The Lessons of School Gardens
Autumn is an intern with Earth Day Network's Education Team.
Sadly, most kids these days rarely set foot outside. They might say, “What’s the point, when we have munchies, cable TV, and a computer with Facebook and Youtube?” School gardens give kids a reason to go outside and get much-needed vitamin D, while discovering that maybe it’s not so bad to get their hands a little dirty. Planting school gardens not only shows kids they can grow food right in their own backyards, it teaches them how to do it.
Think for a moment about how eager kids are to eat whatever it is that they make themselves. How do you think they would react if given the chance to eat or cook with plants they’ve grown themselves? They’re more likely to feel comfortable with food they grow themselves and consequently make healthier, fresher food choices both at school and at home.
Planting a garden provides behavioral benefits as well, giving children a sense of responsibility, of caring for other living things and learning how to be patient and resourceful. Students will realize that the well-being of their plants depends upon conserving resources and clean water, making environmental conservation an immediate and personal issue. Studies also support the hypothesis that working in gardens helps alleviate attention deficit disorder and improves test scores.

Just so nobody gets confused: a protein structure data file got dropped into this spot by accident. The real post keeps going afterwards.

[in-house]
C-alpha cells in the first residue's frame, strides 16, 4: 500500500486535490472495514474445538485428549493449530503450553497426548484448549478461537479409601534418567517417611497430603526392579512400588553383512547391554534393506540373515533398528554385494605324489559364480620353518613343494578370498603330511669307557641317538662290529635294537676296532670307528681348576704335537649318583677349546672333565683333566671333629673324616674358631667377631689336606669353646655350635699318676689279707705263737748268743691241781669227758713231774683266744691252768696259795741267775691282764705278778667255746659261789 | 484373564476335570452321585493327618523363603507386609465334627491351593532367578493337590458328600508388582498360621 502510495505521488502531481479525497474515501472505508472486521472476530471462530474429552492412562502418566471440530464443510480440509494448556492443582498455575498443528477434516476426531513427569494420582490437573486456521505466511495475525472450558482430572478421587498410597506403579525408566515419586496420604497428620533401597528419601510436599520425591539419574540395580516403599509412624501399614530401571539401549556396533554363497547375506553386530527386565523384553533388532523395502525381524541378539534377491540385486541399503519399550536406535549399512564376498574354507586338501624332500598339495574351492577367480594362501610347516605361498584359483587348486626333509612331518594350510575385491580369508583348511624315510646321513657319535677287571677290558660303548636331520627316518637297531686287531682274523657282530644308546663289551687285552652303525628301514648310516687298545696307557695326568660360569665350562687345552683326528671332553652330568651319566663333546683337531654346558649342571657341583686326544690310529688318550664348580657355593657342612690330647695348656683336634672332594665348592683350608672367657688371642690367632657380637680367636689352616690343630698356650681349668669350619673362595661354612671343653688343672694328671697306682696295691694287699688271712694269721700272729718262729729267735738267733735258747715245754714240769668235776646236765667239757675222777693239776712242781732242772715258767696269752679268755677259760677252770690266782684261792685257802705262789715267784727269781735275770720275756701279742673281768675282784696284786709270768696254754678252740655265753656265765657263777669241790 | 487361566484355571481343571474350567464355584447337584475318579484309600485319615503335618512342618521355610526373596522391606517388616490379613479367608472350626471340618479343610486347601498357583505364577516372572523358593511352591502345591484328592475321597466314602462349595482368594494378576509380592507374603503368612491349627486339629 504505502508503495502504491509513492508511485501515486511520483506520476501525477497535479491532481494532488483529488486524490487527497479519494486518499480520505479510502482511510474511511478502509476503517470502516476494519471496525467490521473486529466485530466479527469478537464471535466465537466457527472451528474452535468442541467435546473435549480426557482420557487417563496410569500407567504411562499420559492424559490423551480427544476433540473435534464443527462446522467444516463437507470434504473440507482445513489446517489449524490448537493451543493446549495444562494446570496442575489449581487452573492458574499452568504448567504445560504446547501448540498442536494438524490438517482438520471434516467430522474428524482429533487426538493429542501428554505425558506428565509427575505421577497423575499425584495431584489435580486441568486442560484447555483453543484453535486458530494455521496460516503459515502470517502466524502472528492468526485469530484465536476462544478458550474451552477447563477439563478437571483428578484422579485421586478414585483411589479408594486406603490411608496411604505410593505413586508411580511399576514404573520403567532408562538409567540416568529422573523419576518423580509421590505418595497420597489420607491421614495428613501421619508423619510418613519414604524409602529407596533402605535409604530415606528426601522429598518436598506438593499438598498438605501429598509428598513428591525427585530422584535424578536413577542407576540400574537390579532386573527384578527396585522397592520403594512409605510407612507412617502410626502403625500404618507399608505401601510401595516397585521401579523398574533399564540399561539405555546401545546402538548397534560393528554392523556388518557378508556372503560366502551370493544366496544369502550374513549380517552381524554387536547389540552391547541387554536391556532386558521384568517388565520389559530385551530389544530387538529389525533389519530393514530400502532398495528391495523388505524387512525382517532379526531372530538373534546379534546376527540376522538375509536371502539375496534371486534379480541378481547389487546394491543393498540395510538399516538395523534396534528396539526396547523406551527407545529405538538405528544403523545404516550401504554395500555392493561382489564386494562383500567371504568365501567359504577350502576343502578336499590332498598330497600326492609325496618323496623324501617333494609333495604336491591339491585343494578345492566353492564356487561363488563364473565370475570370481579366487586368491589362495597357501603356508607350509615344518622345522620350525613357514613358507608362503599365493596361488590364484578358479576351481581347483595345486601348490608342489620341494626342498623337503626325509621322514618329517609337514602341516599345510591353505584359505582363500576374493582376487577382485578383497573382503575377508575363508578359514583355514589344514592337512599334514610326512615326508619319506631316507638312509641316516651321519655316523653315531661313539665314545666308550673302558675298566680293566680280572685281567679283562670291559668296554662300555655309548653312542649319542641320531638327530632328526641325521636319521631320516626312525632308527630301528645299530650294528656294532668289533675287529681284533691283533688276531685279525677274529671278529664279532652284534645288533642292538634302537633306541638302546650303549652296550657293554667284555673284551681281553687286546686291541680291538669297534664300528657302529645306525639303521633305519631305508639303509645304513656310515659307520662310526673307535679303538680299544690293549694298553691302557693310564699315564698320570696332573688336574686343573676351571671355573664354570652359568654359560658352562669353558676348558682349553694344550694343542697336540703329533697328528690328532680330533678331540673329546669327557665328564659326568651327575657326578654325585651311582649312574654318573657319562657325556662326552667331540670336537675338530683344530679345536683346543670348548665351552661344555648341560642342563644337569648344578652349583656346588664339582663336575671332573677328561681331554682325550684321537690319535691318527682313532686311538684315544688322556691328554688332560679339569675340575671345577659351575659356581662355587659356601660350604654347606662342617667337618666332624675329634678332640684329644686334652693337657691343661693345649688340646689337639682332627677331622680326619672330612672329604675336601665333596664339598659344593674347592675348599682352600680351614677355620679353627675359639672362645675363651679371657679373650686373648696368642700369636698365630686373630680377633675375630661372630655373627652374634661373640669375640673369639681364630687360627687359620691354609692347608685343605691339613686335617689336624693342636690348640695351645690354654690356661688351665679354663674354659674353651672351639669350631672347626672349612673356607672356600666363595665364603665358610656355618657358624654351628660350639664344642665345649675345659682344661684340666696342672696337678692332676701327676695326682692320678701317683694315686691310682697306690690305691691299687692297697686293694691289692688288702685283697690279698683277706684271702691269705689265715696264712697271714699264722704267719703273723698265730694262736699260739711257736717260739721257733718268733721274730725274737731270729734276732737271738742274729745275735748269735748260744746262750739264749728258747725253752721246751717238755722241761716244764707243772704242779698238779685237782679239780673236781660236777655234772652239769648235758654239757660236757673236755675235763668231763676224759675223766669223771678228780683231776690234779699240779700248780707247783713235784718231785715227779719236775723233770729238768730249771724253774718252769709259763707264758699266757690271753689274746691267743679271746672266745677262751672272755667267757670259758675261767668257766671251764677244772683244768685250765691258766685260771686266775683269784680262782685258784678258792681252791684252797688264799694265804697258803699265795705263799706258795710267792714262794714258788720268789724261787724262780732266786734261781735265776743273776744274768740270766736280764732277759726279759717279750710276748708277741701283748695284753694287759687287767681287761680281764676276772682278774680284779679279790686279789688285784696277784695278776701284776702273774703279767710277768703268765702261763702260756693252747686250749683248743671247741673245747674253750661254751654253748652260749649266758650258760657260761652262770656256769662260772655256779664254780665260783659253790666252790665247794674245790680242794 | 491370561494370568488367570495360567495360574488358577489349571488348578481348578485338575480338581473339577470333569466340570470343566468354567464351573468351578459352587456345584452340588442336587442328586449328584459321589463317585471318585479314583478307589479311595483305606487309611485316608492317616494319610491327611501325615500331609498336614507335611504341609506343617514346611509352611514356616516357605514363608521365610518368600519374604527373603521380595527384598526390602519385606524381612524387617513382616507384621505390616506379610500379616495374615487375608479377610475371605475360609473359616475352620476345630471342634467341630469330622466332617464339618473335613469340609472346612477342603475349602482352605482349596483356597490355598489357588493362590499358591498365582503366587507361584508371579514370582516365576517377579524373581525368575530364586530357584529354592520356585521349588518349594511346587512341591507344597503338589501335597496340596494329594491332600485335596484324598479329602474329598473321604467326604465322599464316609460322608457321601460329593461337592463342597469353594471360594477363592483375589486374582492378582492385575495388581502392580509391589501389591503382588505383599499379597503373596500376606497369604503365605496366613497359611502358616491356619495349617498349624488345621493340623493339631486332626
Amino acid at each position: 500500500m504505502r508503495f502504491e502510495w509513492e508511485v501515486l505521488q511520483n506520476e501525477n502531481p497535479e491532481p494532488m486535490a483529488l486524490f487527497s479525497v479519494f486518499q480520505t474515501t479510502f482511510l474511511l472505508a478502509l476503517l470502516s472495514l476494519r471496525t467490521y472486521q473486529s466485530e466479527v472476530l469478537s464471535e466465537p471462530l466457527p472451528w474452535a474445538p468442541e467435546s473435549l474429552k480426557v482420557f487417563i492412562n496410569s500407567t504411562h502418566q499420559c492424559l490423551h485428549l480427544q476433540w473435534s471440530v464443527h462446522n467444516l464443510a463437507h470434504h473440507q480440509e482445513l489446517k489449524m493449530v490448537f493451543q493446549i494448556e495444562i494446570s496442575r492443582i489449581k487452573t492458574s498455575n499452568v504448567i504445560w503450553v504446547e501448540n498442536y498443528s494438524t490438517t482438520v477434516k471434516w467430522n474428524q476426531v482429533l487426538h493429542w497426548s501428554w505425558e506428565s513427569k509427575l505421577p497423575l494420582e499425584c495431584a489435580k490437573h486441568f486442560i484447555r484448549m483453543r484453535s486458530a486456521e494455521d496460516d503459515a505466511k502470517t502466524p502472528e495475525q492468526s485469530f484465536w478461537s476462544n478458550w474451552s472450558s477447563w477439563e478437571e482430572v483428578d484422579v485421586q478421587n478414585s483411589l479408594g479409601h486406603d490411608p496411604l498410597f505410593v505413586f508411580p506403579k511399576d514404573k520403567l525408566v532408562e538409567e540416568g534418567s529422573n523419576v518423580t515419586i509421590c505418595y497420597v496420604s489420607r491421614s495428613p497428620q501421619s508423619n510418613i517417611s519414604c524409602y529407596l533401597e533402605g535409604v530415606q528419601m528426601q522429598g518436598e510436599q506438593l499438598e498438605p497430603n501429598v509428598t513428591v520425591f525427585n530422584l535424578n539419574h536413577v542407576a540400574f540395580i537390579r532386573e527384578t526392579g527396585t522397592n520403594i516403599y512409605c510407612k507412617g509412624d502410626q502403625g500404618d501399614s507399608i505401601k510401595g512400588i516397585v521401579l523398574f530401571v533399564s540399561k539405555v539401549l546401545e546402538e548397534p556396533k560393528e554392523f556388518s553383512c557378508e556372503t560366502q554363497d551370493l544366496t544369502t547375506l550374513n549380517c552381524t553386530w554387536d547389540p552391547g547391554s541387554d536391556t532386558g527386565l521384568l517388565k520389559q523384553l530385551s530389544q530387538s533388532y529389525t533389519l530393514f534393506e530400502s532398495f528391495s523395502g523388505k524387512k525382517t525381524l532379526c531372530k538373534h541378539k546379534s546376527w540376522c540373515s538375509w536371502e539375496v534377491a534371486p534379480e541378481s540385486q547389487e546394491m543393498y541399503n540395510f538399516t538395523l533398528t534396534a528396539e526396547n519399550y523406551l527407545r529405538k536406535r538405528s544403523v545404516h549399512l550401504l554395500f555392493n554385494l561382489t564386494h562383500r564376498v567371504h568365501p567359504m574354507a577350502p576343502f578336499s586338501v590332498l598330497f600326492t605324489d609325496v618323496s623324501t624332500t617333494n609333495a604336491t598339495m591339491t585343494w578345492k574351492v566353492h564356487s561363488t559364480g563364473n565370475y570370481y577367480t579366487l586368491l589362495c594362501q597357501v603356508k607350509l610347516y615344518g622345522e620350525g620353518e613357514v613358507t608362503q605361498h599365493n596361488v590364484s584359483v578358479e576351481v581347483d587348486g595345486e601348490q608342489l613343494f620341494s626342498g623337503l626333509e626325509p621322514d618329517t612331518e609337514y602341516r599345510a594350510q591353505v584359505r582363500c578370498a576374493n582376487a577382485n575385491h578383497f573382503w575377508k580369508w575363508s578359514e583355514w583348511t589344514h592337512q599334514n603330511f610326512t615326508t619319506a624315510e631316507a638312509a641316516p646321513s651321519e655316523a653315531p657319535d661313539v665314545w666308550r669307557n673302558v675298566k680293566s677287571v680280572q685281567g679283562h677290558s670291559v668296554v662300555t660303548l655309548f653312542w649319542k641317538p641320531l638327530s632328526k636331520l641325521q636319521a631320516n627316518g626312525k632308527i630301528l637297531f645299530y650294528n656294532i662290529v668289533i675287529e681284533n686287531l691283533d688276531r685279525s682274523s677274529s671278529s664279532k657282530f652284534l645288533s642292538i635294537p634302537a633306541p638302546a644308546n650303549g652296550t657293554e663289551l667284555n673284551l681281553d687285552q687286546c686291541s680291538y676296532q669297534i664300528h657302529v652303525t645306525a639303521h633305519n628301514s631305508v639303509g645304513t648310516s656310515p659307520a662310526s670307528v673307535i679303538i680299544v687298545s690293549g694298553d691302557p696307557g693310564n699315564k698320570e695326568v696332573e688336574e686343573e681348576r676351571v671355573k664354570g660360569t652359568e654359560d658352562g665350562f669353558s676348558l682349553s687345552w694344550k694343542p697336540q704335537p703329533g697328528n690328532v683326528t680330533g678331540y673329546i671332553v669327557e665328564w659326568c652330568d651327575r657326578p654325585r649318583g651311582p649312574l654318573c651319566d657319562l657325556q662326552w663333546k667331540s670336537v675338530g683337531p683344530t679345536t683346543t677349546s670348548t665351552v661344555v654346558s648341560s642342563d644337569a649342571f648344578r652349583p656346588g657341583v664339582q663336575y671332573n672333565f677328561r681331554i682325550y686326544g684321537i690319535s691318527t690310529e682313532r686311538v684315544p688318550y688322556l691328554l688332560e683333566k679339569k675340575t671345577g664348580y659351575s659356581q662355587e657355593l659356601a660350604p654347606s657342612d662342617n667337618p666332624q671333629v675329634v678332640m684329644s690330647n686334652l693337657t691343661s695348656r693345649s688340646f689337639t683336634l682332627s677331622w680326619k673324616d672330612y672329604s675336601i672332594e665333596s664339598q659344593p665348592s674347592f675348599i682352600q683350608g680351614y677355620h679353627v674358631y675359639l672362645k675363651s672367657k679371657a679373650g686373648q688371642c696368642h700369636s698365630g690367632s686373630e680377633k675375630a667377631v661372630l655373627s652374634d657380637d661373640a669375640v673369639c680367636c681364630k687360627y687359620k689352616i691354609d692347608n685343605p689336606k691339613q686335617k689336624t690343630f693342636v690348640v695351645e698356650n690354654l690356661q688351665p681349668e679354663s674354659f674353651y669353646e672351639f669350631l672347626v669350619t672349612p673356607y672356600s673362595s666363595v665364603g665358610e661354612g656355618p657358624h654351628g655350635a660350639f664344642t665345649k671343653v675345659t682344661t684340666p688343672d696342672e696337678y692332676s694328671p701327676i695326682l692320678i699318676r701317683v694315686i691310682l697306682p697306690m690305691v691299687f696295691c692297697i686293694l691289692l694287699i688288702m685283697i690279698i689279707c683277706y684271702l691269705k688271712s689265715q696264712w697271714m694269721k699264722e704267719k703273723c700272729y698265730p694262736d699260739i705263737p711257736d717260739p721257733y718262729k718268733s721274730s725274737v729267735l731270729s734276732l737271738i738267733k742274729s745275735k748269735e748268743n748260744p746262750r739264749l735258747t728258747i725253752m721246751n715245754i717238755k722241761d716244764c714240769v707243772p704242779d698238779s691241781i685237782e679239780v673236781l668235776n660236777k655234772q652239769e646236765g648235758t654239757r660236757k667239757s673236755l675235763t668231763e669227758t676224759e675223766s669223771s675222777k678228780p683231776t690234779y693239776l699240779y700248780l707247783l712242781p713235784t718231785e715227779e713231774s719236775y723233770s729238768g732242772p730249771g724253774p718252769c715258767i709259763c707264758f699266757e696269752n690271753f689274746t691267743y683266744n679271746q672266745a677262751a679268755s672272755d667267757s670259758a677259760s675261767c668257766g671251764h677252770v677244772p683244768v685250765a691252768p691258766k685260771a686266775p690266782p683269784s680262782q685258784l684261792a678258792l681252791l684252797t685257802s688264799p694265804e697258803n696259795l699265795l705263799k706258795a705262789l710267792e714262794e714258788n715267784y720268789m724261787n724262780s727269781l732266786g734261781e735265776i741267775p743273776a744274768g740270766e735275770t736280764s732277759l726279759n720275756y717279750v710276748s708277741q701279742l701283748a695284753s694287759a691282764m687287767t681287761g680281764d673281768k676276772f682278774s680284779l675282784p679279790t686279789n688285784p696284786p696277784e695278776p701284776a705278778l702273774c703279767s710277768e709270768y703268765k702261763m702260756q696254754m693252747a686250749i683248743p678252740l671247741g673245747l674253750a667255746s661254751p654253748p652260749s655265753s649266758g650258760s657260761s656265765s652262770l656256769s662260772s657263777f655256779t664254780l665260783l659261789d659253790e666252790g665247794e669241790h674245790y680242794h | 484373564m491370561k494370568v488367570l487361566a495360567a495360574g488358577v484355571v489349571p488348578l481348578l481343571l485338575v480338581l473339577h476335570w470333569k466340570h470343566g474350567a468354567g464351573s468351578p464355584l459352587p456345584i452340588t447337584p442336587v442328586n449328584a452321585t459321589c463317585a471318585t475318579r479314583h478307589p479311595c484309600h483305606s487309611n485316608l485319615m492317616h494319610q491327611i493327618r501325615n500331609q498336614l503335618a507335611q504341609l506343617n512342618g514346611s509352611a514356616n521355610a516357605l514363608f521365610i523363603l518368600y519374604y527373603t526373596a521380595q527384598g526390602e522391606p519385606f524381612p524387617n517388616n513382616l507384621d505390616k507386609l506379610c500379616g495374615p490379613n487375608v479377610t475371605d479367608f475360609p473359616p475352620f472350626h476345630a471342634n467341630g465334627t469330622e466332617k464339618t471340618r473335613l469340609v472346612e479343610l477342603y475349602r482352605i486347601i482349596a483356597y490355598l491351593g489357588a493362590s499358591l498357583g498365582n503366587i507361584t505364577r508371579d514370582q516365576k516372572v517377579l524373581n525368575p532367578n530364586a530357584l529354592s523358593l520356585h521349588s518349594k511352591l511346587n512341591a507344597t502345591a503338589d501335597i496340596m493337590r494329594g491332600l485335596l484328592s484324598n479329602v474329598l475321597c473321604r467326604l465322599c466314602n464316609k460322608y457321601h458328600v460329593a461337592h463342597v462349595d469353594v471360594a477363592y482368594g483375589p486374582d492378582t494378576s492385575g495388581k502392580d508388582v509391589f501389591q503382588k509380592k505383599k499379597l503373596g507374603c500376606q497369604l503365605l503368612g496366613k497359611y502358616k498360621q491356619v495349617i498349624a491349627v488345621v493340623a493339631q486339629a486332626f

How could we turn down the opportunity to get kids outside, sneak in their 5 daily fruits and veggies, teach them about Nature, and actually get them excited about part of their school day aside from lunch? Earth Day Network never does, and continues to lead the way to more school gardens, nationwide.